Scientific Forecaster Discussion

Return to Local Conditions & Forecast

Without Abbreviations
With Abbreviations

Area forecast discussion 
National Weather Service Cheyenne Wyoming
1151 am MDT Wednesday Jul 30 2014

issued at 937 am MDT Wednesday Jul 30 2014

Light to moderate rain continues to fall mainly along the i80
corridor from Rawlins eastward to Pine Bluffs across southeast
Wyoming. Additional rainfall amounts through the middle of this
afternoon should remain between one tenth to one half inch near
the Colorado border...with locally higher amounts possible. Added
a slight chance of thunder near the Colorado border late this
afternoon since a few lightning strikes can not be ruled out as
the slow moving upper level disturbance will likely still be over
central Wyoming this afternoon. Precipitation will gradually come
to an end this evening.


Short term...(today through Friday night)
issued at 234 am MDT Wednesday Jul 30 2014

A large area of stratiform rain persists across much of the County Warning Area
this am with good low level upslope flow along and east of the Laramie
range. Latest water vapor loop shows an upper low moving toward
the Central Plains from northeast Colorado...with abundant middle and high
level moisture in place from southeast Wyoming into portions of the
southern Panhandle. This should keep light to moderate rain going
for several more hours. Rainfall rates through the overnight have
been between one and two tenths of an inch per have not
been seeing anything particularly heavy. Modeled soundings for cys
have shown a gradual decrease in heavy rain parameters with precipitable water
values closer to 1 inch and the k-index under 30 as of 08z. Most
importantly...air mass is now much more stable than it was on Tuesday
afternoon and evening. The threat for flash flooding has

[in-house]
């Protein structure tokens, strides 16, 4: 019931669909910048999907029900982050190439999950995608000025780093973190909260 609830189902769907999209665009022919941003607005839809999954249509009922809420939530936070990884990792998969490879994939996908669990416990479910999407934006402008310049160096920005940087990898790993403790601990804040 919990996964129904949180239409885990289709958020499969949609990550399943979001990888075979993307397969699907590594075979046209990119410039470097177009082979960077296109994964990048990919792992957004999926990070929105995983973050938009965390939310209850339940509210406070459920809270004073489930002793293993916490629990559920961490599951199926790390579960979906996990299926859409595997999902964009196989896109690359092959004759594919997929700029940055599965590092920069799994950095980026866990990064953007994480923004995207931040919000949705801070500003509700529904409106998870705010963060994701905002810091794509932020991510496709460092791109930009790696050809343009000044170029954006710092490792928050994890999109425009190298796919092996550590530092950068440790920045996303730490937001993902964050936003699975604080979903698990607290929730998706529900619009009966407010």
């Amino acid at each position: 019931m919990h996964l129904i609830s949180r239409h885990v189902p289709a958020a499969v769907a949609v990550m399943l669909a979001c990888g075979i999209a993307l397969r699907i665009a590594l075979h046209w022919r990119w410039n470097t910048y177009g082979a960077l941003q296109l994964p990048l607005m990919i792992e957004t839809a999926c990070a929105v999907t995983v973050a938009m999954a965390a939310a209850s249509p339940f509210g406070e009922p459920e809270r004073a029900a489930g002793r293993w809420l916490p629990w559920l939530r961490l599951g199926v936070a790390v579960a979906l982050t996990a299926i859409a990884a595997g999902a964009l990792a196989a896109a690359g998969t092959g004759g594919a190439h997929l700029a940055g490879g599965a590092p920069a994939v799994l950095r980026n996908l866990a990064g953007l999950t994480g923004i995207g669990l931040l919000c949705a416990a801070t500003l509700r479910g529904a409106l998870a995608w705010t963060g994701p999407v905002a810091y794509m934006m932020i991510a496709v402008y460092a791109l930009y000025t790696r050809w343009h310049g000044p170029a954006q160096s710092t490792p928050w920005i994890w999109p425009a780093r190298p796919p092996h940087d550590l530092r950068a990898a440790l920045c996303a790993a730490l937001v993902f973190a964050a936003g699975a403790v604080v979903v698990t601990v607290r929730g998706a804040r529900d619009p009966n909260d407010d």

will drop the Flash Flood Watch prior to its scheduled expiration
at 12z this am. Upslope will weaken through early afternoon and upper
level support will be lost as favorable jet dynamics shift across
the Midwest states and midlvl positive vorticity advection spreads into Colorado. Should see the
main area of precipitation gradually shift south and diminish in coverage
through the day. Removed mention of thunder from the grids as both
the GFS and NAM show virtually no cape through the period. It will
be quite cool today...particularly along and just east of the Laramie
range with persistent upslope keeping it cloudy and wet through at
least peak heating. Highs around 60 for cys would put US close to
a record low maximum of 59 f for this date.

Upper-level ridging will shift eastward across the central rockies
through the remainder of the period. 700 mb temperatures increase another 5
to 8 degree c through Friday afternoon per both the GFS and NAM...and modest
moisture above 700 millibars should yield plenty of sunshine on
Thursday and Friday with upper 80s returning to the Panhandle. No further
significant precipitation expected as the overall pattern would favor any
activity to be over the mountains. Most of the models show a bit
of midlvl moisture spreading along the northern edge of the ridge
on Friday cannot rule out a few showers or thunderstorms associated
with that. Believe it will remain isolated though given the lack
of any substantial forcing went ahead and brought
probability of precipitation down slightly from the previous forecast.